Who’ll be your judge? It’s up to you!

Judges are elected in Arkansas, so the choice of who will sit on the bench in your district is up to you. Judicial elections are non-partisan and candidates cannot publicly say if they are Democrat or Republican. So how will you make your choice?

This blog series is intended to introduce you to each candidate as you decide which ones deserve your vote! The decisions we make as voters have a lasting impact on our lives—these judges make decisions about criminal issues, family issues, & your disputes with your neighbor. Don’t take that responsibility lightly.

Getting to Know Your Candidates

Lion Legal Services asked all of the candidates the same questions and limited the answers to 100 words. We formatted the Q&A here for readability, but we did not make any changes in content. The responses are verbatim from the candidates themselves.

Over the next several weeks, we will share profiles of each judicial candidate in Central Arkansas.

Lion Legal Services is not endorsing or analyzing or comparing these candidates. We are simply giving you an opportunity to get to know them and their judicial philosophies, in their own words.

Shawn Johnson for Judge: AR District 6, Div. 14

Shawn Johnson for Arkansas Circuit JudgePlease provide a short statement of your biographical information. 
Shawn is an Eagle Scout who graduated from Hendrix College where he double-majored in Politics and History. He is the recipient of a Rotary Ambassadorial Scholarship and earned a master’s degree in Medieval History from the University of St. Andrews in Scotland. Shawn has worked as a public servant for nearly twenty years—as an employee of the White House for the Clinton Administration, as a staff assistant to U.S. Senator Dale Bumpers, as a law clerk for U.S. District Judge Robert T. Dawson, and for the past thirteen years as an Assistant Attorney General in the Arkansas Attorney General’s Office.

What makes you uniquely qualified for this position? 
Shawn’s commitment to public service earned him a recommendation for U.S. Attorney in 2009. His continued commitment to public service has propelled him to a near thirteen-year tenure at the Arkansas Attorney General’s Office where he has fought the robocalls and the opioid crisis. Shawn has worked for Democrats and Republicans; he has served as a plaintiff’s and defendant’s lawyer; he has litigated cases to verdict at all levels of the state and federal courts, including the U.S. Supreme Court. And finally, his patience and judicial temperament is ideal for this role.

What is your general judicial philosophy? What policy change would you advocate for in our judicial system? 
As a judicial law clerk helping to shape and compose decisions for a federal judge, Shawn learned the importance of resisting results-oriented approaches to the law. Decisions should objectively be based upon the facts and law of each case. Additionally, courts need to find ways to adapt and modernize to allow lawyers and litigants greater access to the inner workings and calendars of courts. In providing greater access to information, we improve efficiency and organization within the legal system.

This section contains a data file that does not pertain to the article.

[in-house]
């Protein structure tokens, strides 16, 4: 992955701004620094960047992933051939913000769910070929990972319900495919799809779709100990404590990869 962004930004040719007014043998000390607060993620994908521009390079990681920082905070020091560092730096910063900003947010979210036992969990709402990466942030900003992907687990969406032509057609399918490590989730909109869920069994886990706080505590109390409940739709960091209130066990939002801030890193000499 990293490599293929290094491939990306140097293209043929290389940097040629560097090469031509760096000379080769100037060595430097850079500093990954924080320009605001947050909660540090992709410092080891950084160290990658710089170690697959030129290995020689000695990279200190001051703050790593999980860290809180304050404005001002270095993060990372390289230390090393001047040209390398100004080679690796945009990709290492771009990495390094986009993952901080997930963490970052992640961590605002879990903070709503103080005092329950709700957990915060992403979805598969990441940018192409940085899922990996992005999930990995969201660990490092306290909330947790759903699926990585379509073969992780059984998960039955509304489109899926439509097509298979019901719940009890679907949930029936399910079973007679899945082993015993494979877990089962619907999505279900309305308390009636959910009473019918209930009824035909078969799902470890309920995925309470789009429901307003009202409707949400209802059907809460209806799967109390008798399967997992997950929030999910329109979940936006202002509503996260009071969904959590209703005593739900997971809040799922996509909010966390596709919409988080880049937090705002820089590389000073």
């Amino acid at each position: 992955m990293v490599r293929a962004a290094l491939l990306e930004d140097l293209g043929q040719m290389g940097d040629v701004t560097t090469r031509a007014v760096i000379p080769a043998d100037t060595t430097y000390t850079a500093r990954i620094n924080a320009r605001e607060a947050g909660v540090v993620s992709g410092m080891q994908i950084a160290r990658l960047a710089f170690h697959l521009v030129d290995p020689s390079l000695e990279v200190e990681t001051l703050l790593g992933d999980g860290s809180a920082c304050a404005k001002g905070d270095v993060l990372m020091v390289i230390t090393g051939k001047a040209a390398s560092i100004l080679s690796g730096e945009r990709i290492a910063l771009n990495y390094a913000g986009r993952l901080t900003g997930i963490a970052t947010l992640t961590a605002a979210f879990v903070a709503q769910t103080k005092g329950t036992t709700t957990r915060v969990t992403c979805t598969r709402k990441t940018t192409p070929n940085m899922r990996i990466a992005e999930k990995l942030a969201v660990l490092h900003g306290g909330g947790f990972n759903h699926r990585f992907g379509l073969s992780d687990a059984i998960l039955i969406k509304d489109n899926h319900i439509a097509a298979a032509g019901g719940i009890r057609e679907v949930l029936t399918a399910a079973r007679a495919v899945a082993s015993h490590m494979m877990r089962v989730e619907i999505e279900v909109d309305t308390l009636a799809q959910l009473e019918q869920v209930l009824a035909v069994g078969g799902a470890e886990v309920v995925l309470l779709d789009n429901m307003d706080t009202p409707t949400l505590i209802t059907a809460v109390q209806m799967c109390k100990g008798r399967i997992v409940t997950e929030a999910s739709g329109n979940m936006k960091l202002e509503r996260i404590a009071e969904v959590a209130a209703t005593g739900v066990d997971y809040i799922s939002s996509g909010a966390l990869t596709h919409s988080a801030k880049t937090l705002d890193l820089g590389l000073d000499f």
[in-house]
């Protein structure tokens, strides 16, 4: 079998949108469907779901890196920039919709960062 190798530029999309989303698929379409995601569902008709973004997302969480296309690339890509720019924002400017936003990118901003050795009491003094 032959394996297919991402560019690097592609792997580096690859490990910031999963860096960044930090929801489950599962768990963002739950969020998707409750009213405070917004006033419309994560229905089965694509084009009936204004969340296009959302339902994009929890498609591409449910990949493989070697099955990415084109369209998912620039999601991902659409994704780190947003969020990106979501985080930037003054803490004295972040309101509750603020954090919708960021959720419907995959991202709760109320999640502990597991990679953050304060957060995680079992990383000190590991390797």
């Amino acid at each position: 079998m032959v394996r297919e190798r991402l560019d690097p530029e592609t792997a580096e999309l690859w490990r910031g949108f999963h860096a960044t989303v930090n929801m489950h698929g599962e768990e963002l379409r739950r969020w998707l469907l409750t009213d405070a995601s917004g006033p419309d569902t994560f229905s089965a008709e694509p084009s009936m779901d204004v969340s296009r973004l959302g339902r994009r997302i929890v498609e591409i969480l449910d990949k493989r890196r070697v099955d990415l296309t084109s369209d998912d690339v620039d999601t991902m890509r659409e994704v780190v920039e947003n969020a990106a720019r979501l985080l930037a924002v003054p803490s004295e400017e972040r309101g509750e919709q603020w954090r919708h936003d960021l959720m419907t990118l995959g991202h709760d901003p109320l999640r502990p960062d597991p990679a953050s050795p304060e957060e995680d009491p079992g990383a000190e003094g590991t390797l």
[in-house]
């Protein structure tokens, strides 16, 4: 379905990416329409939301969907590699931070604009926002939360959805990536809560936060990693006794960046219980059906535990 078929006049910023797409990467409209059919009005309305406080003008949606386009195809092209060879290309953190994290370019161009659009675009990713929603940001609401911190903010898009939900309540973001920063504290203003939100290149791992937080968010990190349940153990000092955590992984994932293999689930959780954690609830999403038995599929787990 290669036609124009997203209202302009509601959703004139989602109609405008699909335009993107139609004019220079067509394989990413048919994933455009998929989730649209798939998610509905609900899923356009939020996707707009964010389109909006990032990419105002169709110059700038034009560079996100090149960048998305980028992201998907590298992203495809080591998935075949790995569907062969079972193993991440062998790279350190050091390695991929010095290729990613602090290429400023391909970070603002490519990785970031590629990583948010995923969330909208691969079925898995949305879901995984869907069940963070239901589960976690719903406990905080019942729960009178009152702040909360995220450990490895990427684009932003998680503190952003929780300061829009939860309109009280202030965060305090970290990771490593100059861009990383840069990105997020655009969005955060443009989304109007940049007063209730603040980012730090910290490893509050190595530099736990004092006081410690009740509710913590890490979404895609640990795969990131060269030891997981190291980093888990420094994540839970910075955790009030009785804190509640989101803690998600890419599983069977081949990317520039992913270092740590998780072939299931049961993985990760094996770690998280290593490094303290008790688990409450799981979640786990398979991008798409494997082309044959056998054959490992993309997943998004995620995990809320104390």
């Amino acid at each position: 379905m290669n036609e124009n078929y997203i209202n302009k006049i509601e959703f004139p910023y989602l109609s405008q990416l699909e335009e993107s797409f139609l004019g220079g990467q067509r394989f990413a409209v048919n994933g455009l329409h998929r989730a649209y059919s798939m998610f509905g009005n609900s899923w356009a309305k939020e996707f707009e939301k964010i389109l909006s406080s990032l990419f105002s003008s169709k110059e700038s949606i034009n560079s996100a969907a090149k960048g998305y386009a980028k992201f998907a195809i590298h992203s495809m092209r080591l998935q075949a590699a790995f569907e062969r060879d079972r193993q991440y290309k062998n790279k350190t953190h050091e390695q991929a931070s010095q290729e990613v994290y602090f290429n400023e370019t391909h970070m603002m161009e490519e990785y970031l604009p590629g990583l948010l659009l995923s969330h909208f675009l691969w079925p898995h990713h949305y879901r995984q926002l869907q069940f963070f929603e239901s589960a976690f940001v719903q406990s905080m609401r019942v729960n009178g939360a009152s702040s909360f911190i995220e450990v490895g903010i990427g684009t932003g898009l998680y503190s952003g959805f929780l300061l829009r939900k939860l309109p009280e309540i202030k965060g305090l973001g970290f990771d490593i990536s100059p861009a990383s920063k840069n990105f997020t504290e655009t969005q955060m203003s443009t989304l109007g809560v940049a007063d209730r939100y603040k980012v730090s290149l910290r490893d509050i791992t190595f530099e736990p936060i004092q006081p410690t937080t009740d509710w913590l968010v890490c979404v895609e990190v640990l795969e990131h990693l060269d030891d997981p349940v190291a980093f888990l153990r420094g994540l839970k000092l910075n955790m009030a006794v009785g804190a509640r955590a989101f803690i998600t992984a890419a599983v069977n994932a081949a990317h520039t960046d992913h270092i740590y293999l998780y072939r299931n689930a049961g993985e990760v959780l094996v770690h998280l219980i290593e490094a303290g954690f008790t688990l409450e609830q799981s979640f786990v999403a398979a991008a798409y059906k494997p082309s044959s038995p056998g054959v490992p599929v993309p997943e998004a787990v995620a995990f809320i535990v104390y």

Arkansas has the lowest number of attorneys per capita of any state in the nation & a very low median income, meaning traditional legal services are unaffordable for many Arkansans. What individual, practical steps will you take in your courtroom to increase meaningful access to the justice system if you are elected? 
Shawn believes that legal representation should be available in some form to all who desire representation. Shawn would like to explore ways in which lawyers and law students—on a broader scale—can engage in limited-scope representations of clients in order to reduce costs and make legal representation accessible and available to Arkansans. This goal can be accomplished through relationships and dialog with the state’s law schools and their clinic programs as well as the bar associations.

Tom Barron for Judge: AR District 6, Div. 14

Tom Barron for Arkansas Circuit JudgePlease provide a short statement of your biographical information. 
I’m a Pulaski County native and third-generation Little Rock attorney. I was appointed to the Arkansas Judges and Lawyers Assistance Program Committee by the Supreme Court in 2007 and served as Chair. In 2014, I received the Arkansas JLAP Justice Robert L. Brown Community Support Award. I served as a board member and Chair of Friends of Recovery Foundation, Inc. I’m a Master of the Bench in Judge Henry Woods American Inn of Court. Throughout my career, I’ve donated my time and legal services to VOCALS. I’m a cyclist, animal-rescuer, married to my wife, Holly, for 16+ years, and co-parent in raising our wonderful, 20-year-old son.

What makes you uniquely qualified for this position?